Innovations in climate finance give hope for our future

Ben Caldecott

Planetary resilience requires the rapid transformation of energy systems, which in turn requires investment at a scale not seen before in renewable and low-carbon infrastructure. We also need to dramatically improve our resource efficiency, which will involve thinking about how our economies work in a much more holistic, integrated way. Two innovations presented by Climate Change Capital to the recent Durban climate change meeting could represent a real breakthrough for climate finance for developing countries.

The transition to a sustainable, low-carbon economy is going to be complex and challenging. As we go through a sustained process of creative destruction, significant value will be both created and lost throughout the global economic system. We will move from a system based on low capital expenditure and expensive, finite inputs with dangerous externalities, to one with higher capital expenditure, but much lower marginal costs and a fraction of the environmental impact. The role of progressive investors must be to support value creation in sustainable sectors and stop condoning harmful ones. That’s central to our mission at Climate Change Capital.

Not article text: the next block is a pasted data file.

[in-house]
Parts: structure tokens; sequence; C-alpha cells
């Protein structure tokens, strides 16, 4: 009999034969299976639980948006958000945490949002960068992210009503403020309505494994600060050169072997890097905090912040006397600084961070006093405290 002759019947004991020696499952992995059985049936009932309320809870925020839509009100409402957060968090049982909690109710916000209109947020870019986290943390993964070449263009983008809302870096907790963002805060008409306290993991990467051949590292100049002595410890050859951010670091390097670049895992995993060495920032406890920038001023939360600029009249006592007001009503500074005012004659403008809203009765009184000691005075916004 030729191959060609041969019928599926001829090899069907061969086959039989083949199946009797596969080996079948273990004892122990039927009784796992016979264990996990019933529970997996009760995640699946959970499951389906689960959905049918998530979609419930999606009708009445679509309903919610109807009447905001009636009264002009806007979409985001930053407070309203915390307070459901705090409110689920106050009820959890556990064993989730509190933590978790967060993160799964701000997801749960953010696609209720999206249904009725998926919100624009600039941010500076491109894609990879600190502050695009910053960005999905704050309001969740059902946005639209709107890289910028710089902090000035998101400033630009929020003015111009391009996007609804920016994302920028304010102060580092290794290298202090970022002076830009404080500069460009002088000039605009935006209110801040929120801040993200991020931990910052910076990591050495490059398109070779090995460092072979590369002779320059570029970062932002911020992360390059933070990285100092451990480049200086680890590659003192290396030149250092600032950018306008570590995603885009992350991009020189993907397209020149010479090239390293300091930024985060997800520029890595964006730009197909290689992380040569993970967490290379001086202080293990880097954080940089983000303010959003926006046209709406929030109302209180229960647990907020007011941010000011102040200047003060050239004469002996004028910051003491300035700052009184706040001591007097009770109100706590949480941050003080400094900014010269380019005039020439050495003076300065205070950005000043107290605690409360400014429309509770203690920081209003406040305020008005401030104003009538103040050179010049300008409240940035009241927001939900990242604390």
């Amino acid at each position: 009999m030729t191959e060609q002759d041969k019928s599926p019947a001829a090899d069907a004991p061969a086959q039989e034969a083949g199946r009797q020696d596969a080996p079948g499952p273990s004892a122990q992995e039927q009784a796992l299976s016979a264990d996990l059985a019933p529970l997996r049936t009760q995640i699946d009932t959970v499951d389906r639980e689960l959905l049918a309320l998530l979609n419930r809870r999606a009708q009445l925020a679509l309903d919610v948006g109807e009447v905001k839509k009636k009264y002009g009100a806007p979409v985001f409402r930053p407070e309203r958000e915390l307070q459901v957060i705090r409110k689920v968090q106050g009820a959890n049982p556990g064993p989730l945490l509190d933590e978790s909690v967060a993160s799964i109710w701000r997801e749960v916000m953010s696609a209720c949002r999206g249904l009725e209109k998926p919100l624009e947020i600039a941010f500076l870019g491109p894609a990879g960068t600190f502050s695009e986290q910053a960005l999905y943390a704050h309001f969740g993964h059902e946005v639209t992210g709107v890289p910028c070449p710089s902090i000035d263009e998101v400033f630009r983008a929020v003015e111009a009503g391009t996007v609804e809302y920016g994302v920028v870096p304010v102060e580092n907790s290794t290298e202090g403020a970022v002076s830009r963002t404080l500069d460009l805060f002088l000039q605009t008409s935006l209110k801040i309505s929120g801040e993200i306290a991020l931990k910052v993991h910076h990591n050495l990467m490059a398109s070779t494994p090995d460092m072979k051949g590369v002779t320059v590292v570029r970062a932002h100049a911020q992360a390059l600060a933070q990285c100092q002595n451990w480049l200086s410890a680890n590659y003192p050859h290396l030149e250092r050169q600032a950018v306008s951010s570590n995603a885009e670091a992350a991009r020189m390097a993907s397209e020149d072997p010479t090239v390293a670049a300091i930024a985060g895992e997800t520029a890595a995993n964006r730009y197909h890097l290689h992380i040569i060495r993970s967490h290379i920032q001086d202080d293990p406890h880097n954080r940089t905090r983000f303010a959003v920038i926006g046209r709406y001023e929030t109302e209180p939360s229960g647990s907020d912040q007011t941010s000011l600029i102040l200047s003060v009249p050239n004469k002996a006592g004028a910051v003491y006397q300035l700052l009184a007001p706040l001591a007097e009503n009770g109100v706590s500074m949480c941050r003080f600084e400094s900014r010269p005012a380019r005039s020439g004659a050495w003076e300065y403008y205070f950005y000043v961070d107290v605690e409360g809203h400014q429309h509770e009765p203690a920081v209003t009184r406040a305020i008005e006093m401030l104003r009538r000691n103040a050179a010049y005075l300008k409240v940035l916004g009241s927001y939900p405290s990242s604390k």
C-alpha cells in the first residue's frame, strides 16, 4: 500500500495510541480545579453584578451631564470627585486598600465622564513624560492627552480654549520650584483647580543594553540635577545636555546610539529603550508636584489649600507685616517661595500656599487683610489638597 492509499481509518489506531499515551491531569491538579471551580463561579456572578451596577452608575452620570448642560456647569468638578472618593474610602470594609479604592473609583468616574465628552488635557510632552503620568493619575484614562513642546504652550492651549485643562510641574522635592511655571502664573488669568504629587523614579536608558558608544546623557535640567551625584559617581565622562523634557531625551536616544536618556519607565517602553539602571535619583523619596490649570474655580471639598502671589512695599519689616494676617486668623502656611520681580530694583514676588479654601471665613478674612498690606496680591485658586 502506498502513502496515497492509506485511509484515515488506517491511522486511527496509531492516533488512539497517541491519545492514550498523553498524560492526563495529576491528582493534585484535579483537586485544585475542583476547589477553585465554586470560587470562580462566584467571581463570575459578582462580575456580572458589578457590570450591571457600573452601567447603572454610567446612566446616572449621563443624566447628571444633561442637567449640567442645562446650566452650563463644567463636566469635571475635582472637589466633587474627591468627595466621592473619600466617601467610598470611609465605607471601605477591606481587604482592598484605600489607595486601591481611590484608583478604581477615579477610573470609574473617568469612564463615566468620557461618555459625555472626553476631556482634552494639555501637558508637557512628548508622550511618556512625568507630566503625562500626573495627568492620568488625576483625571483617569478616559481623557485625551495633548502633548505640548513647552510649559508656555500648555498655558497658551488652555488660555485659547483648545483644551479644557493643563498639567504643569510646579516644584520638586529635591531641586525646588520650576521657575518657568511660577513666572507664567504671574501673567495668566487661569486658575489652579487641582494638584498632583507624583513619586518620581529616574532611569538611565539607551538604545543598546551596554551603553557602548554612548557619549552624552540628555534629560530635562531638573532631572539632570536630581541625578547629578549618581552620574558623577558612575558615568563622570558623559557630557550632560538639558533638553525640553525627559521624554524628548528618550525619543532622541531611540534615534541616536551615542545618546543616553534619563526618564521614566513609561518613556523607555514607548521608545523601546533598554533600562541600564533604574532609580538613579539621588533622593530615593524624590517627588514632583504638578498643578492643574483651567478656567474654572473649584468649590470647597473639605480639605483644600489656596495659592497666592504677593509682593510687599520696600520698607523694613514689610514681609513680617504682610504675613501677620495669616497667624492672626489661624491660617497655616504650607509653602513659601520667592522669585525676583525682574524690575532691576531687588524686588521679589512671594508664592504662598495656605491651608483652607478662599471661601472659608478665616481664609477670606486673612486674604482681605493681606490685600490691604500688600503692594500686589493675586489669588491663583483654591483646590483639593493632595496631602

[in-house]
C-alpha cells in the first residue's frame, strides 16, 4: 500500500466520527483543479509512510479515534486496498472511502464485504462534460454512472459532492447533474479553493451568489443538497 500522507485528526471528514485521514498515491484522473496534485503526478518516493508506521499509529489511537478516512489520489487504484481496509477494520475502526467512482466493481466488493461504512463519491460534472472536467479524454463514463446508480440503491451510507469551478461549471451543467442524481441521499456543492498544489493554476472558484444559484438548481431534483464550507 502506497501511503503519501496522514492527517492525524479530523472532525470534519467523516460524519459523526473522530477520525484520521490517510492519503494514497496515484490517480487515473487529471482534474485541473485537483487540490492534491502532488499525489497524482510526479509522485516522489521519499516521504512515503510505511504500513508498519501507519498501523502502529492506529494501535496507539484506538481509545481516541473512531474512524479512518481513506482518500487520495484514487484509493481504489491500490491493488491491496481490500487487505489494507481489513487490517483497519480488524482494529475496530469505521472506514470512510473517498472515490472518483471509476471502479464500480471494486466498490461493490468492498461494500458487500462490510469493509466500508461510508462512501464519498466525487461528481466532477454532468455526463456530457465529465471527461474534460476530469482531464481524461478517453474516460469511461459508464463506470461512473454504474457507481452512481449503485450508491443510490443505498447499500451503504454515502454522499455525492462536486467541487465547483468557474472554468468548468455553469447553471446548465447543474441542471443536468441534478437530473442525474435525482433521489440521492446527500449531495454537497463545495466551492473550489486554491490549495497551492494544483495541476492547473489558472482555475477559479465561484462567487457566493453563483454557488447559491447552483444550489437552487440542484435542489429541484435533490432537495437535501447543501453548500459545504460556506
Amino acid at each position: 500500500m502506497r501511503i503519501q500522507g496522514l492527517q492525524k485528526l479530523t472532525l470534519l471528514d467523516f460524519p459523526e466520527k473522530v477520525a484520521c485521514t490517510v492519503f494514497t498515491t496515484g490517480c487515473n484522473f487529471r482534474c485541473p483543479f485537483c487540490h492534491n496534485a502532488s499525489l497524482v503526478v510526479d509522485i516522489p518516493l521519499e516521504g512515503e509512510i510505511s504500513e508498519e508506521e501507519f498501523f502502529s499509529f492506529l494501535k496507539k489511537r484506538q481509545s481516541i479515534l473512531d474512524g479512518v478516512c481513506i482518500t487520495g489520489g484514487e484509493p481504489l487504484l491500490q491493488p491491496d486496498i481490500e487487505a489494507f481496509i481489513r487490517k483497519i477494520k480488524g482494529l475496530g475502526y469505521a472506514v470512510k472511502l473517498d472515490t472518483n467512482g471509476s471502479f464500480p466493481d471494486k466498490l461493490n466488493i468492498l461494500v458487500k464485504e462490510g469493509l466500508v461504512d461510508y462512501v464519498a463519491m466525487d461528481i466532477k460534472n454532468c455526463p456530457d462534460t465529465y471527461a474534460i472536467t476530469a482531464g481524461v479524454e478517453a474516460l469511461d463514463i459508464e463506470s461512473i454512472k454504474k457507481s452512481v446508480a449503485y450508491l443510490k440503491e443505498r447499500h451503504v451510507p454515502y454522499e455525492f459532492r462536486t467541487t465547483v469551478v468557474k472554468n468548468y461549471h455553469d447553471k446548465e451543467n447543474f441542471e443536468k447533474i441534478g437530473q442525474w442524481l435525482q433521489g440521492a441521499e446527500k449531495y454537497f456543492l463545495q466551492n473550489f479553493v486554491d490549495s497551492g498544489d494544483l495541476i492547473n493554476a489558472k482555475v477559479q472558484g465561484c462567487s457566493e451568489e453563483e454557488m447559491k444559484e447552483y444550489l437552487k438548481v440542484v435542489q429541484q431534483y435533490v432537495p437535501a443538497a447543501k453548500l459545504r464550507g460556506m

One of the core functions of the international climate change negotiations – in addition to tackling the free-rider problem – is to create frameworks for capital to flow in a way that supports this transformation, particularly in the poorest developing countries. To enhance the impact of these and of limited public funds, we propose two significant innovations. The first is a new way of deploying low interest rate climate finance to enhance its impact, while the second can cost effectively generate the real cash flows needed to make environmental and developmental projects viable.

Perpetuity funds – better concessional finance

 
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